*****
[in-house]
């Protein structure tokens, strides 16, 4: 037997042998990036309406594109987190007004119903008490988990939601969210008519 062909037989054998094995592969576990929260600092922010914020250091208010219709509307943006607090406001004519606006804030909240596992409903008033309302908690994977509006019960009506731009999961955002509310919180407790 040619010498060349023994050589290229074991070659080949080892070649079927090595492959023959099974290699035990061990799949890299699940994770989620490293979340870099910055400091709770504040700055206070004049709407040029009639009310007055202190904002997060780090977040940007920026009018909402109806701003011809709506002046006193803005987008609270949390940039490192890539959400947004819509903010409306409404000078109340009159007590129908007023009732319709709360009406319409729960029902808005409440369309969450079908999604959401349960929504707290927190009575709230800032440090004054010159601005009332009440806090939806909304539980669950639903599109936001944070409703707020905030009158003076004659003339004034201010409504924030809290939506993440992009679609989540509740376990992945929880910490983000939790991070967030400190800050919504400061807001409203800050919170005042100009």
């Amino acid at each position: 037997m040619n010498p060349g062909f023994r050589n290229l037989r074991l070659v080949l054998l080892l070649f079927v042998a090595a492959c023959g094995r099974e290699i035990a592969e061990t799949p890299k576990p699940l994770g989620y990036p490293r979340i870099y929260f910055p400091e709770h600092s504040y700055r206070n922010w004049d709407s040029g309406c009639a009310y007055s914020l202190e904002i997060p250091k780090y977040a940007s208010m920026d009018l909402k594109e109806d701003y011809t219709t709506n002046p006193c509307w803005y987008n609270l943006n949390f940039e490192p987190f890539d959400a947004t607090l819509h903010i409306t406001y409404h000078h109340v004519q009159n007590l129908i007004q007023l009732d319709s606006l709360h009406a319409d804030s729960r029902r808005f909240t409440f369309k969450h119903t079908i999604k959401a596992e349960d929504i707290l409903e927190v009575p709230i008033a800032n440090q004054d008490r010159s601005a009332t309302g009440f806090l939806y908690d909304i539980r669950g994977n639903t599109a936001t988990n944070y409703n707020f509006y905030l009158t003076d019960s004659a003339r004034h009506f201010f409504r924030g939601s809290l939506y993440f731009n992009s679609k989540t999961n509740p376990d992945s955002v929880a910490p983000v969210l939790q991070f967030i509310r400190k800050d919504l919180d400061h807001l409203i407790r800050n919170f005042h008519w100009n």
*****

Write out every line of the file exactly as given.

[in-house]
């Protein structure tokens, strides 16, 4: 037997042998990036309406594109987190007004119903008490988990939601969210008519 062909037989054998094995592969576990929260600092922010914020250091208010219709509307943006607090406001004519606006804030909240596992409903008033309302908690994977509006019960009506731009999961955002509310919180407790 040619010498060349023994050589290229074991070659080949080892070649079927090595492959023959099974290699035990061990799949890299699940994770989620490293979340870099910055400091709770504040700055206070004049709407040029009639009310007055202190904002997060780090977040940007920026009018909402109806701003011809709506002046006193803005987008609270949390940039490192890539959400947004819509903010409306409404000078109340009159007590129908007023009732319709709360009406319409729960029902808005409440369309969450079908999604959401349960929504707290927190009575709230800032440090004054010159601005009332009440806090939806909304539980669950639903599109936001944070409703707020905030009158003076004659003339004034201010409504924030809290939506993440992009679609989540509740376990992945929880910490983000939790991070967030400190800050919504400061807001409203800050919170005042100009």
């Amino acid at each position: 037997m040619n010498p060349g062909f023994r050589n290229l037989r074991l070659v080949l054998l080892l070649f079927v042998a090595a492959c023959g094995r099974e290699i035990a592969e061990t799949p890299k576990p699940l994770g989620y990036p490293r979340i870099y929260f910055p400091e709770h600092s504040y700055r206070n922010w004049d709407s040029g309406c009639a009310y007055s914020l202190e904002i997060p250091k780090y977040a940007s208010m920026d009018l909402k594109e109806d701003y011809t219709t709506n002046p006193c509307w803005y987008n609270l943006n949390f940039e490192p987190f890539d959400a947004t607090l819509h903010i409306t406001y409404h000078h109340v004519q009159n007590l129908i007004q007023l009732d319709s606006l709360h009406a319409d804030s729960r029902r808005f909240t409440f369309k969450h119903t079908i999604k959401a596992e349960d929504i707290l409903e927190v009575p709230i008033a800032n440090q004054d008490r010159s601005a009332t309302g009440f806090l939806y908690d909304i539980r669950g994977n639903t599109a936001t988990n944070y409703n707020f509006y905030l009158t003076d019960s004659a003339r004034h009506f201010f409504r924030g939601s809290l939506y993440f731009n992009s679609k989540t999961n509740p376990d992945s955002v929880a910490p983000v969210l939790q991070f967030i509310r400190k800050d919504l919180d400061h807001l409203i407790r800050n919170f005042h008519w100009n």